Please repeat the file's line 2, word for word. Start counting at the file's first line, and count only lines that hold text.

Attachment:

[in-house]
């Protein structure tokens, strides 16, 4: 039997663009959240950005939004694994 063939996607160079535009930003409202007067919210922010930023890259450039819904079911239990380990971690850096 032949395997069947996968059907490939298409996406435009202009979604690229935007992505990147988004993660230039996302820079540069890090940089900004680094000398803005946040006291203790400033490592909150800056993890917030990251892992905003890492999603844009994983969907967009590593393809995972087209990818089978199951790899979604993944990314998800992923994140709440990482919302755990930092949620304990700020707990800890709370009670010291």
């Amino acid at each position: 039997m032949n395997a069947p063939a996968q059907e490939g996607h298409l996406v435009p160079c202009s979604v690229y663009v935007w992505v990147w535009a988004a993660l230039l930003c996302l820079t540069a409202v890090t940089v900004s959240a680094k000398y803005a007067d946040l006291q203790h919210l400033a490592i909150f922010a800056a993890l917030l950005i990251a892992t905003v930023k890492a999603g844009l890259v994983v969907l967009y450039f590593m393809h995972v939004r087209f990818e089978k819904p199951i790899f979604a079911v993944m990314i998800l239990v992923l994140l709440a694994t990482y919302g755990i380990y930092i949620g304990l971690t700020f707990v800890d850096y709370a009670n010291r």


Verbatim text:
């Protein structure tokens, strides 16, 4: 039997663009959240950005939004694994 063939996607160079535009930003409202007067919210922010930023890259450039819904079911239990380990971690850096 032949395997069947996968059907490939298409996406435009202009979604690229935007992505990147988004993660230039996302820079540069890090940089900004680094000398803005946040006291203790400033490592909150800056993890917030990251892992905003890492999603844009994983969907967009590593393809995972087209990818089978199951790899979604993944990314998800992923994140709440990482919302755990930092949620304990700020707990800890709370009670010291």